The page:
NBC Sports’ new Premier League plan is terrible for everyone

A standalone subscription seemed like a great idea, but really isn’t.

ADRIAN DENNIS via Getty Images

When NBC Sports announced its new $50 Premier League Pass yesterday, it was easy for soccer fans in the US to get excited about the ability to watch without a cable subscription. However, upon close inspection, the new broadcast structure for England's top league may be worse than limiting a full slate of games to those who have a plan with Comcast, Time Warner or other providers. Allow me to explain.

If you want the comprehensive slate of matches that has been available through the NBC Sports apps in the past, you'll have to pay for both the new subscription and a cable plan. The NBC Sports Gold Premier League Pass will give subscribers access to 130 games during the season for $50. The Premier League schedule has a lot more games than that, so where are the others? NBC says "up to 250 games" will be available to cable customers that air on NBC, NBCSN and CNBC -- the three networks that typically show the top matchups each weekend in the US. In other words, NBC Sports is dividing its coverage between people who are willing to pay for cable and those who aren't.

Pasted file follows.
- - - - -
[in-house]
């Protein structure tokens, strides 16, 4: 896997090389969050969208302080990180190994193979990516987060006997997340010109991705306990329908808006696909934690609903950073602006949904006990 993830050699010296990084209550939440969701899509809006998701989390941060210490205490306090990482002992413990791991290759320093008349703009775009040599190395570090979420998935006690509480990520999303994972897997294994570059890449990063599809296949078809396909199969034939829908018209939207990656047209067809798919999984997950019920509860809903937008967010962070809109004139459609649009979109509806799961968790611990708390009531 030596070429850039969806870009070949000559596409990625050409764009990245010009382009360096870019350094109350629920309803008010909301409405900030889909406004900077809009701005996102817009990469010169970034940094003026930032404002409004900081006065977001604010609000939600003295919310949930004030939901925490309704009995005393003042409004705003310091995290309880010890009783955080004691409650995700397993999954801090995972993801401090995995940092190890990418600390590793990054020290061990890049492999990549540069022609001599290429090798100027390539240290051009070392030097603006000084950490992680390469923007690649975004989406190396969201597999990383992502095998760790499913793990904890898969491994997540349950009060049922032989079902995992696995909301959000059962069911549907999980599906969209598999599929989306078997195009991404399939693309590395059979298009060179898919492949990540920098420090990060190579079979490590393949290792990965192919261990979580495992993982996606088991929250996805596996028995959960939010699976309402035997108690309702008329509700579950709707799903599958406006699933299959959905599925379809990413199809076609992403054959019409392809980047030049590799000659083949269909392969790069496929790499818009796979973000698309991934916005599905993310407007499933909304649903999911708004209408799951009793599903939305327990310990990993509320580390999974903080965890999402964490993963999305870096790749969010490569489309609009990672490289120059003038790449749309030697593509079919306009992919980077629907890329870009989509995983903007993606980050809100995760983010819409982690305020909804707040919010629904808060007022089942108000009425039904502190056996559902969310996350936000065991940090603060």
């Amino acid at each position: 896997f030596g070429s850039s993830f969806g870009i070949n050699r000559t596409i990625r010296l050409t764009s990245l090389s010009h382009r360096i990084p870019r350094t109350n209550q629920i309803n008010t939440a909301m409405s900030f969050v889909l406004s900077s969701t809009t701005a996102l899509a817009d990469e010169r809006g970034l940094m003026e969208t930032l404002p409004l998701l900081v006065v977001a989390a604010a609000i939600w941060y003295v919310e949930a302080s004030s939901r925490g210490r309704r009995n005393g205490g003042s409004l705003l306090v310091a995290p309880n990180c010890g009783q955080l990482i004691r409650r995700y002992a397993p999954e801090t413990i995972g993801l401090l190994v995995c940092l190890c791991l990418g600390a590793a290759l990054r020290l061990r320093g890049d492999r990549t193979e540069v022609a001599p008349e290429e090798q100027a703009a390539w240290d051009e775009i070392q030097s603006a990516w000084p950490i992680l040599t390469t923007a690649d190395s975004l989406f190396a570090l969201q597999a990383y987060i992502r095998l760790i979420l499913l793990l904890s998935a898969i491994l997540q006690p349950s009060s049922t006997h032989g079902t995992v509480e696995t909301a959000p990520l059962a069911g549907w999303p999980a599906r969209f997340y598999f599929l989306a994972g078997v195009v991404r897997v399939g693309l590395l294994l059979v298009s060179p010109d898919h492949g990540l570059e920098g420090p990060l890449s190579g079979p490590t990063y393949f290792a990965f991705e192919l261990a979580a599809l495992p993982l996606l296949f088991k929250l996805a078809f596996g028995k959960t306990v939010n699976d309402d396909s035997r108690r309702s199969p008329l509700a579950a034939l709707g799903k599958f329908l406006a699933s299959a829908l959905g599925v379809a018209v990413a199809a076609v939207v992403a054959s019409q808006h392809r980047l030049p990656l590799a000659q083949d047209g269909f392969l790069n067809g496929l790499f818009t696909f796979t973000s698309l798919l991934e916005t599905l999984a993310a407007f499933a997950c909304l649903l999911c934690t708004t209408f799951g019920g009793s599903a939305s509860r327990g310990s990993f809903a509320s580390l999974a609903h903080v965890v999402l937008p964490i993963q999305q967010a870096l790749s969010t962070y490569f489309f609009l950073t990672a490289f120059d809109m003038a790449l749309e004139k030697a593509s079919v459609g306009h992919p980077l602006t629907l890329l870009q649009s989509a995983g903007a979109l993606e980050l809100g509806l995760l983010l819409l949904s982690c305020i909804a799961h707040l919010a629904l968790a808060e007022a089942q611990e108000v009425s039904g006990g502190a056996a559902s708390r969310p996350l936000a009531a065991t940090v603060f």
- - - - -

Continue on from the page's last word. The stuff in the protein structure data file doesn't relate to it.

NBC Sports confirmed to Engadget that the only time Pass subscribers will be able to stream games broadcast on NBC networks will be after the fact as archived replays of "most matches."

Now, $50 for an entire season isn't that big of an investment. But you're getting a limited number of games and matchups that may not be super compelling unless you're a die-hard fan of a mediocre top-tier English club. Even then, when the likes of Swansea City face top-of-the-table sides like Chelsea, a cable subscription may be your only way to watch. And the same applies for fans of good clubs taking on terrible teams -- Manchester City fans may need this new subscription when they're playing a team at the bottom of the table. NBC will most likely continue to air the week's best matches on its broadcast networks.

Basically NBC is screwing both cord cutters and cable subscribers.

Sure, the Premier League continues to gain popularity in the US and NBC is likely wrestling with a way to cash in on those Extra Time games. But this is a terrible solution for both casual and die-hard soccer fans. Just charge us $100 (or slightly more) per season and give us access to every game without demanding that we have a cable plan to see the best matchups. Or heck, give us the option to watch our favorite team for $75 per year -- similar to what offers. Hey, it seems to be working OK for MLB, NBA, NHL and the NFL.